We defined two environments; you can add as much as you need -> Flexibility. The content of terragrunt.hcl:


Let’s explain each part :

Terraform {…} block -> indicates where terraform code is located. (Note: the double slash // is intentional and required) You can use a remote file, for example, a GitHub repository with ssh:


Locals {…} block -> used to define aliases for Terragrunt expressions that can be referenced within the configuration. All the arguments passed into locals are available under the reference local.ARG_NAME throughout the Terragrunt configuration file.

Include {…} block -> used to specify inheritance of Terragrunt configuration files. The included config (also called the parent) will be merged with the current configuration (also called the child) before processing.

Input -> variables and properties for this environment (you can refer to these inputs as terraform outputs or declared environment variables). Assuming that terraform code use variables as we saw in the previous post.

The illustration shows the difference between directory structure with and without terragrunt:


As we said before, the impact of terragrunt might not be seen in a small project, but imagine you have 4 or 5 environments, each consisting of many sub-applications.

keep remote state configuration DRY

Terraform supports remote state storage via backends as we did in the last post, but the problem with those ones is they lack support of variables or functions, which forces us to copy/paste the same Backend configuration into each terraform sub-application folder.

To fix this with terragrunt, we create a terragrunt.hcl file in the root folder of the project file source and another one (also terragrunt.hcl named Child in documentations) in terraform modules folder to inherit the root’s configuration.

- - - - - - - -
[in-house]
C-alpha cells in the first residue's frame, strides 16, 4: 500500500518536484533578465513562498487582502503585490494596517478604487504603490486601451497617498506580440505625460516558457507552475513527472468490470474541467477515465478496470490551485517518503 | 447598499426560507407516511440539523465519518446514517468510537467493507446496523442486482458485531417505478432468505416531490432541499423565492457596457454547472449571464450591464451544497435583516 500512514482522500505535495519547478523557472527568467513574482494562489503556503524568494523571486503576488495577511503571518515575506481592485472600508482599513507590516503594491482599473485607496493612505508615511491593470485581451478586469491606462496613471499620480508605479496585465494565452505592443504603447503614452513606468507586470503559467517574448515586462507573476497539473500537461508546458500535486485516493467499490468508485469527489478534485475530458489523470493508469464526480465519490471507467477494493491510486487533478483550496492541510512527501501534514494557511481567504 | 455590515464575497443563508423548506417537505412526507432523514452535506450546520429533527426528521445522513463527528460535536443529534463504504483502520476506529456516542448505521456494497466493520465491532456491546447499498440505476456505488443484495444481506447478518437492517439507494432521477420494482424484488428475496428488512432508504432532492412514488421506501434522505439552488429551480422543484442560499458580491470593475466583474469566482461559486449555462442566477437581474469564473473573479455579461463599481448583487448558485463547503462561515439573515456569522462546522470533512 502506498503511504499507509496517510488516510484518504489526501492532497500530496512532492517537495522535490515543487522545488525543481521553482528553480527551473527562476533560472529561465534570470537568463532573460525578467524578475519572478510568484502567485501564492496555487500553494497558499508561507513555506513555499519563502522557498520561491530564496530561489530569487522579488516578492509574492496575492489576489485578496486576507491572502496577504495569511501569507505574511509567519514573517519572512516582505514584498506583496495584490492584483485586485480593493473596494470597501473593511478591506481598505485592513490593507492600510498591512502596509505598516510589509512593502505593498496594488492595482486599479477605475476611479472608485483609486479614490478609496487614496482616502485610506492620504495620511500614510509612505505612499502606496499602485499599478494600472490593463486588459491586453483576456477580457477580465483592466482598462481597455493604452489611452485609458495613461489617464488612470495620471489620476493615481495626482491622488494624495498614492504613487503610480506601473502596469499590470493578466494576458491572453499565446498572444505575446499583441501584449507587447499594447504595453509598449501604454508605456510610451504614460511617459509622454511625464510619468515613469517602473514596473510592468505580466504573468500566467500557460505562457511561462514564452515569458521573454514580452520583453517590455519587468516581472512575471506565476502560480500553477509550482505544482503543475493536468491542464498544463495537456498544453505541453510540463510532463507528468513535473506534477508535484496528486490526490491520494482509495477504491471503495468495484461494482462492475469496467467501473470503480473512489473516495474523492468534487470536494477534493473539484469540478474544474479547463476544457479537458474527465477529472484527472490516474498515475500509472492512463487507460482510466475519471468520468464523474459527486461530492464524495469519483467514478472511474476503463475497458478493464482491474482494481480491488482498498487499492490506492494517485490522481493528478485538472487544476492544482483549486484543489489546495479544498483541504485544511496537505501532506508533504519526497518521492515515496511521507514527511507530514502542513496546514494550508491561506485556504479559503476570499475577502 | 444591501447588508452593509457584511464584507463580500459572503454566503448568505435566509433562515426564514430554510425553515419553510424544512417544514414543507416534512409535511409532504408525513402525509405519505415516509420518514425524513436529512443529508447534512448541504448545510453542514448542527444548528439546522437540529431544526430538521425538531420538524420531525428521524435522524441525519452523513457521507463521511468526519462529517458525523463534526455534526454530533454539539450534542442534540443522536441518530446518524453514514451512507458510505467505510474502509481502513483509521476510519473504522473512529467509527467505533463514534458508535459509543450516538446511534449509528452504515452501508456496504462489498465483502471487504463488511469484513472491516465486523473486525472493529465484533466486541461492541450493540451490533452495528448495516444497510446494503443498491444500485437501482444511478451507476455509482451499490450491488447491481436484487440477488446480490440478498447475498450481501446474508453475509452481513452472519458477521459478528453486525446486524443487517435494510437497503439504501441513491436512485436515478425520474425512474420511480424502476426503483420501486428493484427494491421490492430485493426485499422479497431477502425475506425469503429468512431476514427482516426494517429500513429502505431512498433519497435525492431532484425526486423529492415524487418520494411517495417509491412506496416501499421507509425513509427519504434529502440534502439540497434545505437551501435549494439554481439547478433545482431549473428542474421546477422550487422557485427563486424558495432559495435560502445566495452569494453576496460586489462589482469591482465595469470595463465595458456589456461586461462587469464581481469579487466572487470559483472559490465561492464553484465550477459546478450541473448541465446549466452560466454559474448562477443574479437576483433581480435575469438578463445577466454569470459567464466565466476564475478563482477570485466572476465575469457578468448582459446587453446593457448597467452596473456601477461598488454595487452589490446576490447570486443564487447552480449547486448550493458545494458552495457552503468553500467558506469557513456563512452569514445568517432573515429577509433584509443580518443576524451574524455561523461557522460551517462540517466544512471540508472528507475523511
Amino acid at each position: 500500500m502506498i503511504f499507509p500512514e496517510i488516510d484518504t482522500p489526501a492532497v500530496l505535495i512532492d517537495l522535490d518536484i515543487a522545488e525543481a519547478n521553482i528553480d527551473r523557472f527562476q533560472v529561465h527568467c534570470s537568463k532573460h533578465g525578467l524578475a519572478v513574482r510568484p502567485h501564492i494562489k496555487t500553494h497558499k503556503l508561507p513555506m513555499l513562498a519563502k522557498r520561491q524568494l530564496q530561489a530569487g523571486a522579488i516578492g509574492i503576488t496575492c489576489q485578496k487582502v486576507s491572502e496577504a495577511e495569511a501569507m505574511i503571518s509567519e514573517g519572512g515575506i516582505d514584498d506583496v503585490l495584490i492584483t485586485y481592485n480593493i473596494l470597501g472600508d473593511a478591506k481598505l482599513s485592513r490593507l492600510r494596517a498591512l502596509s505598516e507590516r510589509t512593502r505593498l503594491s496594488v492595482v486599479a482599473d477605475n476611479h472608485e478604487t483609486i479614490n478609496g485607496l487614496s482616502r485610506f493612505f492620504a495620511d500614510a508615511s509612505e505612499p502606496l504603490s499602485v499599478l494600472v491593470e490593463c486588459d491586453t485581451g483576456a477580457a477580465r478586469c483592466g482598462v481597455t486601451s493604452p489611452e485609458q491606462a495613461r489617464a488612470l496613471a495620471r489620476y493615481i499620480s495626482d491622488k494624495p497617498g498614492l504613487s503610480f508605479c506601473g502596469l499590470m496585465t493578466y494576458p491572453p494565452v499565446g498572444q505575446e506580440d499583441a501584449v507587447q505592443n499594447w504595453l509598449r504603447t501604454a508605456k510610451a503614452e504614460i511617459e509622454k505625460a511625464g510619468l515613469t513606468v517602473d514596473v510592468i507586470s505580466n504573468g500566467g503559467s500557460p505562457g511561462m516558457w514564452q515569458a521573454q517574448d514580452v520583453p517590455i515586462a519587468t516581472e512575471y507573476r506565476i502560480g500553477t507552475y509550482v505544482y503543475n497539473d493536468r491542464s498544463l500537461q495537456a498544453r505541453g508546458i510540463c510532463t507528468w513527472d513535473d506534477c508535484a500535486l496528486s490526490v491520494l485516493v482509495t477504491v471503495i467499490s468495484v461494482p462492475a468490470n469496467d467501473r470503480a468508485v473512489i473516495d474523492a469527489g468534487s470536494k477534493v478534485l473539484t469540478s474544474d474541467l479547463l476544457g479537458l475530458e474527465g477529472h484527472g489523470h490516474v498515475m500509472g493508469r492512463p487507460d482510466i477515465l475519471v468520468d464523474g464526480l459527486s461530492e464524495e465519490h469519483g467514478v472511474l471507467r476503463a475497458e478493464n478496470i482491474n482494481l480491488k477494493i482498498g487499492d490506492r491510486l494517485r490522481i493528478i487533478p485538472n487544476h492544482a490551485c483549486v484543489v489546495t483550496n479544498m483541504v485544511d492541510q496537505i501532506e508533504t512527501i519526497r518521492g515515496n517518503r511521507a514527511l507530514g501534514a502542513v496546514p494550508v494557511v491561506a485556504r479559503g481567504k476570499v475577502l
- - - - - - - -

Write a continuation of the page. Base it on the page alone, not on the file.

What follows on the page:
Child file: In our case, Strapi is the folder that contains the child file. The AWS folder structure should look like this:


The file content should be like this:


Root file:

The root file structure should be like this


The file contains the configuration of the :


The file holds the remote state configuration for the terraform to be stored in S3.

The terragrunt built-in function path_relative_to_incluse() returns the relative path between the current terragrunt file and the other child one.

Here, we created a backend configuration based on remote_state block, but there is an alternative way, use generate a backend terraform block as shown in the illustration above:


What is the difference:

The generate block introduces a problem: in case we used the s3 backend, terraform expects the S3 bucket to already exist for it to upload the state objects. Ideally you can manage the S3 bucket using Terraform, but what about the state object for the module managing the S3 bucket? How do you create the S3 bucket, before you run terraform, if you need to run terraform to create the bucket?

keep command line interface flags DRY:

Step 1:

Let initialize the backend:

Terragrunt init article-terragrunt-init.jpg

The message of success shows if all run correctly, which means that connected successfully with the S3 backend already created in the last post else check your aws credentials or profile

Step 2:

Apply changes:

Terragrunt apply article-terragrunt-apply.jpg


Great job this was the last post in this series of tutorials, you have now seen how to build a full-stack web application with Strapi and Nextjs and deploy it using docker-compose in the first post, the second one it was about how to deploy in AWS with terraform, last and this one you have seen how to manage your infrastructure and keep your terraform DRY with Terragrunt

Sources :